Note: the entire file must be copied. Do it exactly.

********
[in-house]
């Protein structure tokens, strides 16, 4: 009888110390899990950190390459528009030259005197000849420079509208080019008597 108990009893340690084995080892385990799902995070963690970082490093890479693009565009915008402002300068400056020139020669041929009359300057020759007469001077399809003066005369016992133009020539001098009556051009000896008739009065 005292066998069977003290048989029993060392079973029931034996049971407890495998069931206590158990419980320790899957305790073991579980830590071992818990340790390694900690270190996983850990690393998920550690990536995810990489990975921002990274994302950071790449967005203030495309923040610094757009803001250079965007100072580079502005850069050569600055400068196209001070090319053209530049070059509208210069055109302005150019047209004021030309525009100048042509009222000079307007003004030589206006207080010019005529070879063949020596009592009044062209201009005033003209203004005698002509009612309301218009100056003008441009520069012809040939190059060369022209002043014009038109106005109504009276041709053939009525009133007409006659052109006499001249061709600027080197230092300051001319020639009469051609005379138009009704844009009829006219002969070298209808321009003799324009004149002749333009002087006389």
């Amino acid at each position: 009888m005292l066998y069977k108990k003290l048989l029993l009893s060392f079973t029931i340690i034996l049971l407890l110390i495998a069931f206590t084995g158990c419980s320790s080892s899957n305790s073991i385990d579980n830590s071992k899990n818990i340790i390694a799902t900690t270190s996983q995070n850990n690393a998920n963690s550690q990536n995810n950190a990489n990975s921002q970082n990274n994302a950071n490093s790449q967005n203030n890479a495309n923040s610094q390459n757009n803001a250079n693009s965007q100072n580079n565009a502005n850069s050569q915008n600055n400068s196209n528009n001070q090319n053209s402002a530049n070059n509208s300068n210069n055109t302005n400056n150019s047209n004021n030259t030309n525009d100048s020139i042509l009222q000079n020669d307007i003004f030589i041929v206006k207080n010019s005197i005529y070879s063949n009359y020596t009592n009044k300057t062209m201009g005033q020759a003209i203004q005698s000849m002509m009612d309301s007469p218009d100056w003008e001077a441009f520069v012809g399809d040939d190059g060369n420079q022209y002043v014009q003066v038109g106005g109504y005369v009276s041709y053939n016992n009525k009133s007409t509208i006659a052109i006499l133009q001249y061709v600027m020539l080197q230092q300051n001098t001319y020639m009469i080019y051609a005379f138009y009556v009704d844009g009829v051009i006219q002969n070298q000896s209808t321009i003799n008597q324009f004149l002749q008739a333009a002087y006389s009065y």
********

[in-house]
């Protein structure tokens, strides 16, 4: 009888110390899990950190390459528009030259005197000849420079509208080019008597 108990009893340690084995080892385990799902995070963690970082490093890479693009565009915008402002300068400056020139020669041929009359300057020759007469001077399809003066005369016992133009020539001098009556051009000896008739009065 005292066998069977003290048989029993060392079973029931034996049971407890495998069931206590158990419980320790899957305790073991579980830590071992818990340790390694900690270190996983850990690393998920550690990536995810990489990975921002990274994302950071790449967005203030495309923040610094757009803001250079965007100072580079502005850069050569600055400068196209001070090319053209530049070059509208210069055109302005150019047209004021030309525009100048042509009222000079307007003004030589206006207080010019005529070879063949020596009592009044062209201009005033003209203004005698002509009612309301218009100056003008441009520069012809040939190059060369022209002043014009038109106005109504009276041709053939009525009133007409006659052109006499001249061709600027080197230092300051001319020639009469051609005379138009009704844009009829006219002969070298209808321009003799324009004149002749333009002087006389």
């Amino acid at each position: 009888m005292l066998y069977k108990k003290l048989l029993l009893s060392f079973t029931i340690i034996l049971l407890l110390i495998a069931f206590t084995g158990c419980s320790s080892s899957n305790s073991i385990d579980n830590s071992k899990n818990i340790i390694a799902t900690t270190s996983q995070n850990n690393a998920n963690s550690q990536n995810n950190a990489n990975s921002q970082n990274n994302a950071n490093s790449q967005n203030n890479a495309n923040s610094q390459n757009n803001a250079n693009s965007q100072n580079n565009a502005n850069s050569q915008n600055n400068s196209n528009n001070q090319n053209s402002a530049n070059n509208s300068n210069n055109t302005n400056n150019s047209n004021n030259t030309n525009d100048s020139i042509l009222q000079n020669d307007i003004f030589i041929v206006k207080n010019s005197i005529y070879s063949n009359y020596t009592n009044k300057t062209m201009g005033q020759a003209i203004q005698s000849m002509m009612d309301s007469p218009d100056w003008e001077a441009f520069v012809g399809d040939d190059g060369n420079q022209y002043v014009q003066v038109g106005g109504y005369v009276s041709y053939n016992n009525k009133s007409t509208i006659a052109i006499l133009q001249y061709v600027m020539l080197q230092q300051n001098t001319y020639m009469i080019y051609a005379f138009y009556v009704d844009g009829v051009i006219q002969n070298q000896s209808t321009i003799n008597q324009f004149l002749q008739a333009a002087y006389s009065y």